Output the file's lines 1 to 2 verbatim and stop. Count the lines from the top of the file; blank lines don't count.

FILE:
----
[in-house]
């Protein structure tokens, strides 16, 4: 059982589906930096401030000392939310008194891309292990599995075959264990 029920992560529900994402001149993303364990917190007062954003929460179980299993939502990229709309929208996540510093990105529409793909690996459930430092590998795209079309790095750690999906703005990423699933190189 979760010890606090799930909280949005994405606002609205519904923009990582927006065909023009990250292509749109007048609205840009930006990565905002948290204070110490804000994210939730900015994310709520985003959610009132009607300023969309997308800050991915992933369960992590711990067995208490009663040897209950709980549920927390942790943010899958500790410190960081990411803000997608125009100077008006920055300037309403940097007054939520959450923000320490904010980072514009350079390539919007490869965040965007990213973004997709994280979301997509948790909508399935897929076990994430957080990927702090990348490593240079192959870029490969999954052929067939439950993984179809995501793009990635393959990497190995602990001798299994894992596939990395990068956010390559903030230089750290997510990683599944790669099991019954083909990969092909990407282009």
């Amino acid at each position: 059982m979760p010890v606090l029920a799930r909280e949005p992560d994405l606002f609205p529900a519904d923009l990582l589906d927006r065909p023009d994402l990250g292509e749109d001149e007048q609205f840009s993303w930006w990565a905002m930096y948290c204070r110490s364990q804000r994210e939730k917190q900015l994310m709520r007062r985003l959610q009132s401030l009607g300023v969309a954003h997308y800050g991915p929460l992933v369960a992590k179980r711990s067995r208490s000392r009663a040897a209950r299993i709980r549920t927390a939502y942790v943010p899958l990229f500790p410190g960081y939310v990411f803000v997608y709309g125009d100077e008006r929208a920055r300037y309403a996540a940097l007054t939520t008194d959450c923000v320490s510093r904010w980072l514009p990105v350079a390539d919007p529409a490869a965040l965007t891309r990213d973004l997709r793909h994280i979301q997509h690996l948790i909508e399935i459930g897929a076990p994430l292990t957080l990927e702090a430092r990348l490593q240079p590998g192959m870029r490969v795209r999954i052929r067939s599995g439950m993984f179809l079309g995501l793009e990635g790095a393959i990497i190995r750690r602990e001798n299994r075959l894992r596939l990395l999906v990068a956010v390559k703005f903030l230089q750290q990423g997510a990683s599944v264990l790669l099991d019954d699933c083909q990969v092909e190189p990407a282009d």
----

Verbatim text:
[in-house]
């Protein structure tokens, strides 16, 4: 059982589906930096401030000392939310008194891309292990599995075959264990 029920992560529900994402001149993303364990917190007062954003929460179980299993939502990229709309929208996540510093990105529409793909690996459930430092590998795209079309790095750690999906703005990423699933190189 979760010890606090799930909280949005994405606002609205519904923009990582927006065909023009990250292509749109007048609205840009930006990565905002948290204070110490804000994210939730900015994310709520985003959610009132009607300023969309997308800050991915992933369960992590711990067995208490009663040897209950709980549920927390942790943010899958500790410190960081990411803000997608125009100077008006920055300037309403940097007054939520959450923000320490904010980072514009350079390539919007490869965040965007990213973004997709994280979301997509948790909508399935897929076990994430957080990927702090990348490593240079192959870029490969999954052929067939439950993984179809995501793009990635393959990497190995602990001798299994894992596939990395990068956010390559903030230089750290997510990683599944790669099991019954083909990969092909990407282009």